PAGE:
salient[sāl′yənt, sā′lē ənt]
- The definition of salient is something that is very noticeable, jumps or is prominent.
- An example of salient is a large dark mole on someone's forehead.
- An example of salient is a key point in a proposal.
- leaping, jumping, or capering
- gushing or jetting forth
- pointing outward; jutting or projecting, as an angle
- standing out from the rest; noticeable; conspicuous; prominent
Origin of salientClassical Latin saliens, present participle of salire, to leap ; from Indo-European base an unverified form sel-, to jump from source Classical Greek halma, a leap
- the part of a battle line, trench, fort, etc. which projects farthest toward the enemy
- a salient angle, part, etc.
- Strikingly conspicuous; prominent. See Synonyms at noticeable.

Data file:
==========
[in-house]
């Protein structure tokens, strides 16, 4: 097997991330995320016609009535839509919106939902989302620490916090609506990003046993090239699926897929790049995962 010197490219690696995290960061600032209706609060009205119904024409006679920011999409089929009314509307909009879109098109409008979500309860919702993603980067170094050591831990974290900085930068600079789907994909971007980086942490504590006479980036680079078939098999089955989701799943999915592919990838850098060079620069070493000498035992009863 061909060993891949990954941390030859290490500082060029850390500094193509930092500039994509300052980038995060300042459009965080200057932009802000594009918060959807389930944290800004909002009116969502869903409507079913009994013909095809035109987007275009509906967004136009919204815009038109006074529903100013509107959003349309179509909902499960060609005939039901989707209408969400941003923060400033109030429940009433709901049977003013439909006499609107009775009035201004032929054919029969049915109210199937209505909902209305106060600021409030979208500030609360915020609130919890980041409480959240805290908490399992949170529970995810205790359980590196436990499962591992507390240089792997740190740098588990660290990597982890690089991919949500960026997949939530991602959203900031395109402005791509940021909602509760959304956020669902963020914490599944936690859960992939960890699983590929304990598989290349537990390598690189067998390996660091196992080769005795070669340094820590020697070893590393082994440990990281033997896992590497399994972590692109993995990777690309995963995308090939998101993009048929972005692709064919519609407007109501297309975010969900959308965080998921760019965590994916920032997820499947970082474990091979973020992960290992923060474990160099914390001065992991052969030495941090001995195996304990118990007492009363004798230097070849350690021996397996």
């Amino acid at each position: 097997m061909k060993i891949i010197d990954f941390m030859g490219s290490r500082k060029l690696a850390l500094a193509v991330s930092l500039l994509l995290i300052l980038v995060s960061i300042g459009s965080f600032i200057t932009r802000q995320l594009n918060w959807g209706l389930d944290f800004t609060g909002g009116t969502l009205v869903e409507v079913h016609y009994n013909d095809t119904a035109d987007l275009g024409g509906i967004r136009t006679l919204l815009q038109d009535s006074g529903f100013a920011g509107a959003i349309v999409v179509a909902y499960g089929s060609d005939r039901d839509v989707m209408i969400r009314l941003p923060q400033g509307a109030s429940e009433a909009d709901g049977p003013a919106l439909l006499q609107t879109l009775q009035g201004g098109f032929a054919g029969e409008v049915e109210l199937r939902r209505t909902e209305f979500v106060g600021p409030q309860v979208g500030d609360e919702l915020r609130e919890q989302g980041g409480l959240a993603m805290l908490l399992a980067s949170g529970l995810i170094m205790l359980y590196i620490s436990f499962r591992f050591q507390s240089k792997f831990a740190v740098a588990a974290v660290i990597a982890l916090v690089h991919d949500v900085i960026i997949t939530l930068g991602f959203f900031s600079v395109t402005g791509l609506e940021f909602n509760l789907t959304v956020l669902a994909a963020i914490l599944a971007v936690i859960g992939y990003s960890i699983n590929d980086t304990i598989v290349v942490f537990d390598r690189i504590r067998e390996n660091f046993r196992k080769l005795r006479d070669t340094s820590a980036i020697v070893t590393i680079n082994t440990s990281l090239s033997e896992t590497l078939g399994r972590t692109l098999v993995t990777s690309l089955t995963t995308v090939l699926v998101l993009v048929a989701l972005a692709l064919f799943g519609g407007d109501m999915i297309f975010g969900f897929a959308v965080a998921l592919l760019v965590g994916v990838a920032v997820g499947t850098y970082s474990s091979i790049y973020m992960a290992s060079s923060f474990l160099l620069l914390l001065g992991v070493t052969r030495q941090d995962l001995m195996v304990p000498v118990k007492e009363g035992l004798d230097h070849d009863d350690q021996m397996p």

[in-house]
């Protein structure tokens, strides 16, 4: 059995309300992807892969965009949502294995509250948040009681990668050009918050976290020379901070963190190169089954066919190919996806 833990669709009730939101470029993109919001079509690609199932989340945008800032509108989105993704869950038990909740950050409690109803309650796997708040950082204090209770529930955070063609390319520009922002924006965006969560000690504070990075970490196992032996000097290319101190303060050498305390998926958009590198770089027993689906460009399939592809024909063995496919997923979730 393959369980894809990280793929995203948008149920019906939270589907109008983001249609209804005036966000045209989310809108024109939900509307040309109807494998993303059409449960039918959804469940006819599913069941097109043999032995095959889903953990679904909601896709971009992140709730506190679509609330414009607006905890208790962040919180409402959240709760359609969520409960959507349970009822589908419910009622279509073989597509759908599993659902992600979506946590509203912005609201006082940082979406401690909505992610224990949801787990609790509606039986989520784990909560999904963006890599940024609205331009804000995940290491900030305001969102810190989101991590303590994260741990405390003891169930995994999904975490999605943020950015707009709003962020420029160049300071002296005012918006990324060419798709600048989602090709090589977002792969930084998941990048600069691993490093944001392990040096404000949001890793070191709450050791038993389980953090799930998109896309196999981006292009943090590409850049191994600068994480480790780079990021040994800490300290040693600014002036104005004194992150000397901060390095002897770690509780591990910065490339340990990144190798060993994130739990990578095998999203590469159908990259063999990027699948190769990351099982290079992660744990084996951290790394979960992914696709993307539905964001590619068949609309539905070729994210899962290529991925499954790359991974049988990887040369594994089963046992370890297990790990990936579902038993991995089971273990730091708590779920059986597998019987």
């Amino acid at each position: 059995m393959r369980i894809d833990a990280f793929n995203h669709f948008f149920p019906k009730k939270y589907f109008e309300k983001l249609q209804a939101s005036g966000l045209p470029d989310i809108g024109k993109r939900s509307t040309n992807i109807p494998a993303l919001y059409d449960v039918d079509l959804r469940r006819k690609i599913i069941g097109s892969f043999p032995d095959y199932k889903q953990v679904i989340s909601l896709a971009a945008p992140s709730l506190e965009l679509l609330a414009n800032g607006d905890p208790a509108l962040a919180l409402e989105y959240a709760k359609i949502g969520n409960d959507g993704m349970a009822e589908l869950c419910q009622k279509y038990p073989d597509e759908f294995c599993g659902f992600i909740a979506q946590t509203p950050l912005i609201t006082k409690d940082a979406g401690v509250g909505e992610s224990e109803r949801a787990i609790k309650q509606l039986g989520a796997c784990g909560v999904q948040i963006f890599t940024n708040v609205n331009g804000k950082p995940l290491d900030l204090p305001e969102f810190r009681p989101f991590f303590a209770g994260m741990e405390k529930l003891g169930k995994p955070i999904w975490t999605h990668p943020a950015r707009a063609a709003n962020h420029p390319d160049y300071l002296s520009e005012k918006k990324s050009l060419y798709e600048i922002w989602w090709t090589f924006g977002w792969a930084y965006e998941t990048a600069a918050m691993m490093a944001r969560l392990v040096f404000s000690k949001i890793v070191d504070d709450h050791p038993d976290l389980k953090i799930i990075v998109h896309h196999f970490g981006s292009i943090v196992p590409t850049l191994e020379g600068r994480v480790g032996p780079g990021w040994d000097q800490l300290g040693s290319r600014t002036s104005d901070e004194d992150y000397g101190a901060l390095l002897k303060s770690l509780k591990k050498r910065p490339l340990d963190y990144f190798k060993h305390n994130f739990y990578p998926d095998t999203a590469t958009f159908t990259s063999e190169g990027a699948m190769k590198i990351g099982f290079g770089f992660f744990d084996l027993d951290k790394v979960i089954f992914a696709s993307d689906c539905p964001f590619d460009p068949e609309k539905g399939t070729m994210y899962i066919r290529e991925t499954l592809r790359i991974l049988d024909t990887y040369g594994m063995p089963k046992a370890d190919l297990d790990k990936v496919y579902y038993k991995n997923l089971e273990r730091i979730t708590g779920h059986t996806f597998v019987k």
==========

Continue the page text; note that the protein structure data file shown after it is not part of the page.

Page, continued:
- Projecting or jutting beyond a line or surface; protruding: The bell tower is the most salient feature on campus.
- Springing; jumping: salient tree toads.
- A military position that projects into the position of the enemy.
- A projecting angle or part.
Origin of salientLatin saliēns, salient-, present participle of salīre, to leap; see sel- in Indo-European roots.
(comparative more salient, superlative most salient)
The heraldic sense "leaping" and the sense "projecting outward" are from Latin saliens, from saliÅ (â€œleap, springâ€). The senses "prominent" and "pertinent" are relatively recently from the phrase "salient point", which is from the Latin punctum saliens, a translation of Aristotle's term for the embryonal heart visible in (opened) eggs, which he thought seemed to move already. Compare the German calque der springende Punkt.